Thank you very much indeed for this great forum, your time aaand for putting up with some of our occasionnaly annoying questions (like, when somebody asked whether it is a problem, that he took his medication 3 minutes late)
Im a 40-year-old gay man from Spain, diagnosed in March this year. Otherwise in great health, no smoking, drinking, no drugs, "moderate gym-goer". My HIV cannot be older two years, since my last hiv test was negative in 2013. I read a lot since March, so all these things, such Start study, maturation inhibitors, injectable long-lasting bi-therapy, TAF instead of TDF are already in my vocabulary
My questions would be the following:
1.My CD4 went down from 480 to 430 in four months (I know they can vary a lot, within one day as well), but my VL went up from 35000 to 50000. These two changes in 4 months would be reason to worry? I hope to be able to start on Triumeq (and to get a HLA B5701 negative result) in September.
2.If somebody has had an undetectable viral load for a while and is stable, do you think this new approach to go back to bitherapy (maintenance) will be suitable for most non-problematic patients? I refer to these long-lasting-injecteble Cabotegravir study. I would be the first in the queue to get these shots and then will not have to take pills every day.
3.Do you think also that in line with this a
Lamivudine+Dolutegravir combination might be possible, without Abacavir, since Abacavir seems to cause this hypersensitivity reaction?
4.In the following years, are more STR to be expceted?
5.I know the virus replicates billions of times a day, but do we know how much it takes for a virus to go through his entire cicle: enter into a cell till leave the cell in form of new viron?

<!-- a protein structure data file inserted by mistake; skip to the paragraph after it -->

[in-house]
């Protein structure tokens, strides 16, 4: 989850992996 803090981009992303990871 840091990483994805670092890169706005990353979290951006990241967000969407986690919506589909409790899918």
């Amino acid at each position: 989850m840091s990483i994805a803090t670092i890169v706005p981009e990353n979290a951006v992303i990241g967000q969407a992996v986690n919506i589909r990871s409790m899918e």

6.Did I read it correctly, that there is a minimum quantity of virus to be able to infect a new person. How can the body cope with a small number of intruders, but not with more of the same?
Thank you very much indeed for your time & answers.
Hello and thank you for posting from beautiful Spain.
You have learned an excellent HIV-related vocabulary and your questions are sound ones.
- The changes in your CD4 count and viral load are not biologically or clinically significant- both sets of values can vary a lot from day to day, especially the later when not on HIV medications. So, no need to worry at all.
2 and 3) Two drug maintenance therapy has shown very good promise in recent investigational studies, particularly those with rilpivirine and either dolutegravir or cabotegravir- these lead to positive expectations of the lamivudine/dolutegravir combo (which is soon to be starting in large clinical trials).
I'd expect additional STRs to come to the market in the future- indeed, the TAF versions of Stribild and Complera will likely be FDA and EMA approved in months to come. If the two drug maintenance studies validate the approach, I'd expect to see these combos in STRs as well.
Regarding the life cycle of HIV, it's been estimated that from initial infection to the production of daughter virus takes about 24 hours.
A controversial point, but the risk of establishing a productive infection is clearly related to the amount of virus one is exposed to (ie., a larger amount of infected body fluids, or a higher viral load in the fluid). One could therefore reason that there is indeed a low level of virus that statistically speaking, is unlikely to produce infection.
Hope that's informative. Best of health to you and feel free to write me back anytime.